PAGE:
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Both precast and metal panels can be used as cladding; metal panels usually are fastened to some kind of back-up system (either metal studs or CMU); whereas precast panels are often attached directly to the structure itself.
Metal panels used as cladding fall into two main categories:
sheet metal, flat or corrugated, attached to a back-up system; and
"sandwich" panels consisting of two thinner metal sheets over a rigid core.
In the latter case, the core can be insulating or not (e.g., foamed plastic versus honeycombed paper). An example of the use of metal panels is shown in the image below (left): Richard Meier's Getty Center (photo by J. Ochshorn); the image at right shows manufacturer's product literature for a proprietary metal panel system. Notice the concealed connection to a back up system (in this case a horizontal angle).
Commercial rain screen metal panel system (over insulated metal panel back-up wall):
An alternate approach uses sheet metal in a less "formal" manner. Many examples can be found in the work of Frank Gehry, including his project at 340 Main St. in Venice, CA shown below (left). In this case, each panel is just a sheet of metal bent at the edges over the adjacent panels so that the fasteners are hidden, and water is kept out, much like a shingle. The two strategies are contrasted (at right).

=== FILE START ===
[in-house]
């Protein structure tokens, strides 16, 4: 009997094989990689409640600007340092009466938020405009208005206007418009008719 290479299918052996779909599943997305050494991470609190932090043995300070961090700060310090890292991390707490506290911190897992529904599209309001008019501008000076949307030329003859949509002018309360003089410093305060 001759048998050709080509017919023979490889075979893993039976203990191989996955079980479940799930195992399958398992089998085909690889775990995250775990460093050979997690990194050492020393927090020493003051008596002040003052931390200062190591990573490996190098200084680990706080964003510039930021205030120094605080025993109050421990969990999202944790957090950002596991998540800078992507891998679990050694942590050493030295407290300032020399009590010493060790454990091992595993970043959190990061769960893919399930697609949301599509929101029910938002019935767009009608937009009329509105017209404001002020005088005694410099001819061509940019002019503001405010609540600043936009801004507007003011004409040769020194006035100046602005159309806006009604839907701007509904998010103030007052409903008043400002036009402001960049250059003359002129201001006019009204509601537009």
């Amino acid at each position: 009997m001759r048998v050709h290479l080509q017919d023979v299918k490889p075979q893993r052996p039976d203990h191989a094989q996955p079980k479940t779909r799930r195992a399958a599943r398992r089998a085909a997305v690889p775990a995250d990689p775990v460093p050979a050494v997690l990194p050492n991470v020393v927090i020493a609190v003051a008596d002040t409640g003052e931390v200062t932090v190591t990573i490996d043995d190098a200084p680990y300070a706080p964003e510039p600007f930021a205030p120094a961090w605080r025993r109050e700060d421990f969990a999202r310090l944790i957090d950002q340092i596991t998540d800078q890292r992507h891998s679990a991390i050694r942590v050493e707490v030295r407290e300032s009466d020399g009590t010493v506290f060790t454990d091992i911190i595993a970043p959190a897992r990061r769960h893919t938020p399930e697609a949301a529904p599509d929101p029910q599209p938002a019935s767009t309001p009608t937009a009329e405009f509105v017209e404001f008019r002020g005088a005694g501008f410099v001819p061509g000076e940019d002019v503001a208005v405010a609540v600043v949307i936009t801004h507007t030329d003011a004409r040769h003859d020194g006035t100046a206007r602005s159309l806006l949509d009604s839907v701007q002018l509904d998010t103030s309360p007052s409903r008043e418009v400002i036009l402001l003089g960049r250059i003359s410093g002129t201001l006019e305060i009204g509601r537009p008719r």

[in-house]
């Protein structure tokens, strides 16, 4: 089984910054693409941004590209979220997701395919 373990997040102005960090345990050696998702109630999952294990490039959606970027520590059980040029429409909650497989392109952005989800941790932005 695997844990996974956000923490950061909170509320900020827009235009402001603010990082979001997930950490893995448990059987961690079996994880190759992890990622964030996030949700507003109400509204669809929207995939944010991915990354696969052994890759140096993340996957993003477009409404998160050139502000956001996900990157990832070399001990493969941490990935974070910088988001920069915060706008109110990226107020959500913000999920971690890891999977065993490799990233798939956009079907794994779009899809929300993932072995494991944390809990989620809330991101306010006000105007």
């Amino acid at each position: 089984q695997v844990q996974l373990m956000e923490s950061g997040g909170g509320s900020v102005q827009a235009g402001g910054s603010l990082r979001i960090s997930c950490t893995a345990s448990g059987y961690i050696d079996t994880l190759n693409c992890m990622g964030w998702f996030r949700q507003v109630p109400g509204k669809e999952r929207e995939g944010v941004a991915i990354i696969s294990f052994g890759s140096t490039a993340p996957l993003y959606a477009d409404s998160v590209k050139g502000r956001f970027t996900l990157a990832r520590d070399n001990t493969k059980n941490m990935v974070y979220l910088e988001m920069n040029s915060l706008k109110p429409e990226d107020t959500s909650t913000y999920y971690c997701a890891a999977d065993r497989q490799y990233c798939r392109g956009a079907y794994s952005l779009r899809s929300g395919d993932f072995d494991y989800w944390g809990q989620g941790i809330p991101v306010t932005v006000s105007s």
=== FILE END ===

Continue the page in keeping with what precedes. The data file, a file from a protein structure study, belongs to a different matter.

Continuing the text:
Other Cornell metal-clad buildings:
More examples of metal panels
The images below show the overlapping metal panels used at Gehry's Disney Concert Hall in Los Angeles (left), and a detail of their attachment to a metal sub-structure (right). Both photos by J. Ochshorn.
A more "industrial" type of panel is the corrugated variety, shown below. Note that these types of panels have also been appropriated for Architecture (with a capital "A"). See, for example, Gehry's project at 39 Horizon Ave. in Venice, CA (right).
Gehry's Beekman Towers, NYC (2010)
Design process (per AR Sept. 2010):
*A parameter is a variable to which other variables are related, and these other variables can be obtained by means of parametric equations. In this manner, design modifications and creation of a family of parts can be performed in remarkably quick time compared with the redrawing required by traditional CAD.
See: Lstiburek, BSI-098: Great Fire of London
Precast concrete panels can be load bearing or used just as non-load-bearing cladding. The latter use is primarily discussed here. Typical cladding panels are attached directly to the structure, rather than to a back-up wall or sub-structure as is usual for metal panels. An excellent reference is the PCI design handbook: precast and prestressed concrete. Characteristics of precast panels are as follows:
Forms are created in a precast plant. Economy demands the use of repetitive shapes, or shapes that can be made by blocking off areas within a larger, standardized, form.
Panels are typically cast once per day, with special curing processes that accelerate the curing time compared with conventional site-cast concrete. That is, the design strength is almost reached in 24 hours (rather than 28 days).
Avoid sharp corners and edges, as these are more easily chipped and cracked.